An insurance agent is an individual appointed or employed by an insurer who sells, solicits, or negotiates insurance, or an individual insurance producer. Agents are licensed by and subject to regulation by the state. An agent may be an independent agent, representing at least two insurance companies and serving clients by searching the market for the most coverage at the best price. An agent generally receives a commission and a fee for handling the insured’s policy. A captive agent is a representative of a single insurer or group of insurers who is obliged to submit business only to that company, or at the very minimum, give that company first refusal rights on a sale. In exchange, that insurer usually provides its captive agents with an allowance for office expenses as well as an extensive list of employee benefits such as pensions, life insurance, health insurance, and credit unions.

The terms “agent” and “broker” are now often used interchangeably. Early case law suggests that an “agent” usually refers to a captive agent and a “broker” to an independent agent. Here, however, we will use “agent” to refer to both independent and captive agents.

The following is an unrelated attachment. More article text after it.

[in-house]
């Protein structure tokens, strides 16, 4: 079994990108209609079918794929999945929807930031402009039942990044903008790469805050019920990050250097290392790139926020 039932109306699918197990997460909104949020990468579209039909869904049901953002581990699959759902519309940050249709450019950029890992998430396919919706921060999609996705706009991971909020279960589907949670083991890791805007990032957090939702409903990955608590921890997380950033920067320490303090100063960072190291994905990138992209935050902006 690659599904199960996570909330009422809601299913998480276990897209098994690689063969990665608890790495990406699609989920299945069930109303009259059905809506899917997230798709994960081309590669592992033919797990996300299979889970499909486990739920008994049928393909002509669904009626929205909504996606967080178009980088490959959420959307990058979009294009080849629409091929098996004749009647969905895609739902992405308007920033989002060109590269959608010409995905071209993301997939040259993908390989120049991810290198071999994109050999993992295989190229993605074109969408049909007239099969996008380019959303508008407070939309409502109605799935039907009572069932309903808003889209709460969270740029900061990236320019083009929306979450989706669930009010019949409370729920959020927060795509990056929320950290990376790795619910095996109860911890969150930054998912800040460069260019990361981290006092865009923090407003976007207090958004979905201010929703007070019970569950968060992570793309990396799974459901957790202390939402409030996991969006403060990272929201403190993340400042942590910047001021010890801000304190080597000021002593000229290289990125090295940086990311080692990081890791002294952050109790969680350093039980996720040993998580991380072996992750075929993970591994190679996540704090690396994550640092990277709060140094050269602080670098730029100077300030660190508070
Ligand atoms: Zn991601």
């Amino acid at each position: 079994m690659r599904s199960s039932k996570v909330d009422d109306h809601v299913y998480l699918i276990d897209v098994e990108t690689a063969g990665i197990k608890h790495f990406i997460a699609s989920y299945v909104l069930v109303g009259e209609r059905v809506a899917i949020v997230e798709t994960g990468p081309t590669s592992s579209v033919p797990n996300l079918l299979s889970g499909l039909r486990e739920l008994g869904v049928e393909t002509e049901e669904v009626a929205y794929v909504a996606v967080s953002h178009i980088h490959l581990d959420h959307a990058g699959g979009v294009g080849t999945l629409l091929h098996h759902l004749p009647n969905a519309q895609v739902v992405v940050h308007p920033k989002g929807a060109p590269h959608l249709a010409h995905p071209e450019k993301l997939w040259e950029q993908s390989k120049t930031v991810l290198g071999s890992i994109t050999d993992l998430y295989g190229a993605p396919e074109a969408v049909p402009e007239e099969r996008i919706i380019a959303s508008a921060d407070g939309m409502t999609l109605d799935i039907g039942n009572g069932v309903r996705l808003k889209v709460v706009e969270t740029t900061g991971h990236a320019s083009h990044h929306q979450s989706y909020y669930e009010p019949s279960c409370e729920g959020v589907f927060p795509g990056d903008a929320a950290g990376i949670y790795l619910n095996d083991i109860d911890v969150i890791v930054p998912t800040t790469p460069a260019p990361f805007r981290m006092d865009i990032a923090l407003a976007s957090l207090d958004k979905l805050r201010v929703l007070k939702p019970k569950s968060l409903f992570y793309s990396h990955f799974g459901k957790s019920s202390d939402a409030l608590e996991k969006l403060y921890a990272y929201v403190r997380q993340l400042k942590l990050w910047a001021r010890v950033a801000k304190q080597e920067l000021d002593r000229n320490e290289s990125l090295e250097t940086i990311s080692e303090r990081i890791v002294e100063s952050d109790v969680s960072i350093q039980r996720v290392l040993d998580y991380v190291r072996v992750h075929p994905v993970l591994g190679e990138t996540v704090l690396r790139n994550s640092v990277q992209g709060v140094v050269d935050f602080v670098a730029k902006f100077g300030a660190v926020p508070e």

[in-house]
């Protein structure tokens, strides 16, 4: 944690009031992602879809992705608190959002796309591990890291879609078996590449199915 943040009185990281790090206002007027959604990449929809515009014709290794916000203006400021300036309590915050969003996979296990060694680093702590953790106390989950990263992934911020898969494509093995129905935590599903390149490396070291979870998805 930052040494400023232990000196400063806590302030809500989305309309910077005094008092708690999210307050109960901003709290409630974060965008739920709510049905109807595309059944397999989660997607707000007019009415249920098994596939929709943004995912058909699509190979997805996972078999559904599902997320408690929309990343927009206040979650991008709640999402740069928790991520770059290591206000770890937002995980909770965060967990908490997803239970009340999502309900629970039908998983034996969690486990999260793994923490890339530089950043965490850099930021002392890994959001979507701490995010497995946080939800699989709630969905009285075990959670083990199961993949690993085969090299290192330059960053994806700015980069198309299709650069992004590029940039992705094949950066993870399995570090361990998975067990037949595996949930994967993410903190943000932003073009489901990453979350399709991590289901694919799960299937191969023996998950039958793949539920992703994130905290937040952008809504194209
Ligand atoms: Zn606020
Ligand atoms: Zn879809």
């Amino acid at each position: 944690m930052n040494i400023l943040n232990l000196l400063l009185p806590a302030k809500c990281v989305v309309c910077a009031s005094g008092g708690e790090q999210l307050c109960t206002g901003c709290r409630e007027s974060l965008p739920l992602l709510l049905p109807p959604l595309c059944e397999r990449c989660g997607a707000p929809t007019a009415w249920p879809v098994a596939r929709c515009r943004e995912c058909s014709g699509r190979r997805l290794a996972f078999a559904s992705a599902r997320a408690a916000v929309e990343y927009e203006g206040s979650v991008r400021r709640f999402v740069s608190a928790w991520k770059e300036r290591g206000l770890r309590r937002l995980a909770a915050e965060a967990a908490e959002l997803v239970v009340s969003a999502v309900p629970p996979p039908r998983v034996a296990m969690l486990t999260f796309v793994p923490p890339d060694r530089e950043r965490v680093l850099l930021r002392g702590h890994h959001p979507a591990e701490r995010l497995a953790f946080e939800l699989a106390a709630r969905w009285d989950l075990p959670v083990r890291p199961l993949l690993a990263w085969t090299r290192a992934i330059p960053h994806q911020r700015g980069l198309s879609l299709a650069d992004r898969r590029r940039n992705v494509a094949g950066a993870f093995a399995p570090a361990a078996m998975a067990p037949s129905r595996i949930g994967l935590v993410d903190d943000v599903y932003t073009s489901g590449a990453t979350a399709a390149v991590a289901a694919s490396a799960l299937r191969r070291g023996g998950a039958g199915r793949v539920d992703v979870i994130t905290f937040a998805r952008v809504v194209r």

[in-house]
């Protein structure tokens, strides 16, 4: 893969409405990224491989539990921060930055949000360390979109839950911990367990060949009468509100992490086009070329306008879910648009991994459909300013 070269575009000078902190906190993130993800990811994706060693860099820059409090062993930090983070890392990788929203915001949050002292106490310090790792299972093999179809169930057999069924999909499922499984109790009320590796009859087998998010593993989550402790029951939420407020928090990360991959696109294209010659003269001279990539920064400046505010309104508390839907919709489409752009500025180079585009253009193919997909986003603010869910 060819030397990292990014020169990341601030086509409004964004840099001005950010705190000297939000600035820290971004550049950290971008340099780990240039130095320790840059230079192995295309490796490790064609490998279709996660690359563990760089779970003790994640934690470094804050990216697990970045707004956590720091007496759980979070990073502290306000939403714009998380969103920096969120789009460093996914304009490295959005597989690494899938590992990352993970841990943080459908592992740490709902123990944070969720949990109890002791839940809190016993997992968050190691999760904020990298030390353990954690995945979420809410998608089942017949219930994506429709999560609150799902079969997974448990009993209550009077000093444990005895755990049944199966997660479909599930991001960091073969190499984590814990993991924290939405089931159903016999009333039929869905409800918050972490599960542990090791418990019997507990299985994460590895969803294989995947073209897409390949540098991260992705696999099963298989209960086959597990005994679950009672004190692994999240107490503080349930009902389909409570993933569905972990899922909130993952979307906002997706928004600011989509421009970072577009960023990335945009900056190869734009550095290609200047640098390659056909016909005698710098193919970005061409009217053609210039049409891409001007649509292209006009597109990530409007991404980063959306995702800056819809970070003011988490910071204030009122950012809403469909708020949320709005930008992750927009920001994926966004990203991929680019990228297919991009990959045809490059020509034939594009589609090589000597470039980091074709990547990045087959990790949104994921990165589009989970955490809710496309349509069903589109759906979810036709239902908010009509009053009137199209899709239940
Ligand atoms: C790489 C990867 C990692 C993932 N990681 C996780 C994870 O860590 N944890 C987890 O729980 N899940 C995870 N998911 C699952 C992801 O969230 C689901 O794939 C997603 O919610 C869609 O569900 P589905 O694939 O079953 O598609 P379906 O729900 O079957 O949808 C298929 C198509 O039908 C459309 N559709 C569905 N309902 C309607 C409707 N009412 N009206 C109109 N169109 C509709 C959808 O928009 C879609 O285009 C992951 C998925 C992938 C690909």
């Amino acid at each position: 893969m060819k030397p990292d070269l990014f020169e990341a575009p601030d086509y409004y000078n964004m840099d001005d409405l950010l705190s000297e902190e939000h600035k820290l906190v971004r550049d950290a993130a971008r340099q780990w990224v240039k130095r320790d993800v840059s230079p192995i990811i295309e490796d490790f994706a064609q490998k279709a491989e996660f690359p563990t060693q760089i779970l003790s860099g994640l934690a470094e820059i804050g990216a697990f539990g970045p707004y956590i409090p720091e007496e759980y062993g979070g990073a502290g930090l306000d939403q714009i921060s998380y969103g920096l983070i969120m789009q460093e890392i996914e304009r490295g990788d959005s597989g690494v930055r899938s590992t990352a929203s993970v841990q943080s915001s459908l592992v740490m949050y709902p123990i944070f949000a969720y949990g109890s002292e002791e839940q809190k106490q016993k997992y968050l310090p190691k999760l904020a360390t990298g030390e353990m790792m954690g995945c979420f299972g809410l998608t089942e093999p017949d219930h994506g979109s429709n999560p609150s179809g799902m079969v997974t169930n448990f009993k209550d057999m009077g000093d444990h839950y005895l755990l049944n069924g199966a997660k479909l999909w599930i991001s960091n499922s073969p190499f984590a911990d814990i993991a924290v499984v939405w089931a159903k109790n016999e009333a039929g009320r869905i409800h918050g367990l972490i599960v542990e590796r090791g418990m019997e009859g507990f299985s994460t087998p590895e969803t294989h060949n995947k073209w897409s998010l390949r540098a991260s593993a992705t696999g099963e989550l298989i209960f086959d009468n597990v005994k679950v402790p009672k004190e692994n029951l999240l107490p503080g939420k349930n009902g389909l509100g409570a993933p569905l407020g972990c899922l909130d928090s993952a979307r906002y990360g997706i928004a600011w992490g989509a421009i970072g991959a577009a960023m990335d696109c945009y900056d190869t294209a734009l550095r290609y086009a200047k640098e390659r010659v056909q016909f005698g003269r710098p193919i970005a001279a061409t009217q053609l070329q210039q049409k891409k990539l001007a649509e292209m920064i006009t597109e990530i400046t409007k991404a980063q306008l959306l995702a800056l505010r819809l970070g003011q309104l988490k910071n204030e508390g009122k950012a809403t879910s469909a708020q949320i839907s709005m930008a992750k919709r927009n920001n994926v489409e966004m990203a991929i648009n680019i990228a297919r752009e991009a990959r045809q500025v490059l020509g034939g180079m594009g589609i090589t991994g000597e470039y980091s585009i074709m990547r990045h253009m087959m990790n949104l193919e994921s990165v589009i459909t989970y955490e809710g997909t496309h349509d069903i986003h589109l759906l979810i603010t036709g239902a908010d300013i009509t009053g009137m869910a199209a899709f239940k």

Outside Auditors

Insurers sometimes audit defense counsel’s fee bills as a cost control measure.  A billing audit “encompasses a range of services, from an examination of the face of the legal bill for improper charges or errors to a detailed analysis of original time records, attorney work product, expenses and hourly rate benchmarks, and more.” Audits examine hourly rates, background information about the legal matter and lawyer work product to gauge quality, tactics, strategy and performance in context. Ethical problems arise when bills contain confidential or privileged information.  Billing records and underlying documentation may reveal the motive of the client in seeking representation, litigation strategy, or the specific nature of the services provided to the insured – information that is generally protected by confidentiality rules, attorney-client privilege, or both. Disclosure of the information required to perform an audit may be particularly problematic when coverage issues exist, as work product by defense counsel could harm the insured’s interests with regard to the coverage issue.